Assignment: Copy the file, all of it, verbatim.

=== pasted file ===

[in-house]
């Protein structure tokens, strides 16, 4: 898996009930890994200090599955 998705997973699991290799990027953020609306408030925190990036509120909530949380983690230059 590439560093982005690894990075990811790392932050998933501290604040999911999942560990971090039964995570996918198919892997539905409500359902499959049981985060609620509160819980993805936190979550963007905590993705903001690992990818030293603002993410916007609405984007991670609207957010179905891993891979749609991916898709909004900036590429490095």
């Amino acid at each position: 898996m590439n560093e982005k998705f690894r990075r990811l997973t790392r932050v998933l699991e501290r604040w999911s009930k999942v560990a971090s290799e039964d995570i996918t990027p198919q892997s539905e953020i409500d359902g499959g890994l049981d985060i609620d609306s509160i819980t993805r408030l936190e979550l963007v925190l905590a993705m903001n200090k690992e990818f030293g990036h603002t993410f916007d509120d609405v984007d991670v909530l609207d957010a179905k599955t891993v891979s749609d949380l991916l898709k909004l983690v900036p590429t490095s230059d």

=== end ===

[in-house]
């Protein structure tokens, strides 16, 4: 898996009930890994200090599955 998705997973699991290799990027953020609306408030925190990036509120909530949380983690230059 590439560093982005690894990075990811790392932050998933501290604040999911999942560990971090039964995570996918198919892997539905409500359902499959049981985060609620509160819980993805936190979550963007905590993705903001690992990818030293603002993410916007609405984007991670609207957010179905891993891979749609991916898709909004900036590429490095």
């Amino acid at each position: 898996m590439n560093e982005k998705f690894r990075r990811l997973t790392r932050v998933l699991e501290r604040w999911s009930k999942v560990a971090s290799e039964d995570i996918t990027p198919q892997s539905e953020i409500d359902g499959g890994l049981d985060i609620d609306s509160i819980t993805r408030l936190e979550l963007v925190l905590a993705m903001n200090k690992e990818f030293g990036h603002t993410f916007d509120d609405v984007d991670v909530l609207d957010a179905k599955t891993v891979s749609d949380l991916l898709k909004l983690v900036p590429t490095s230059d």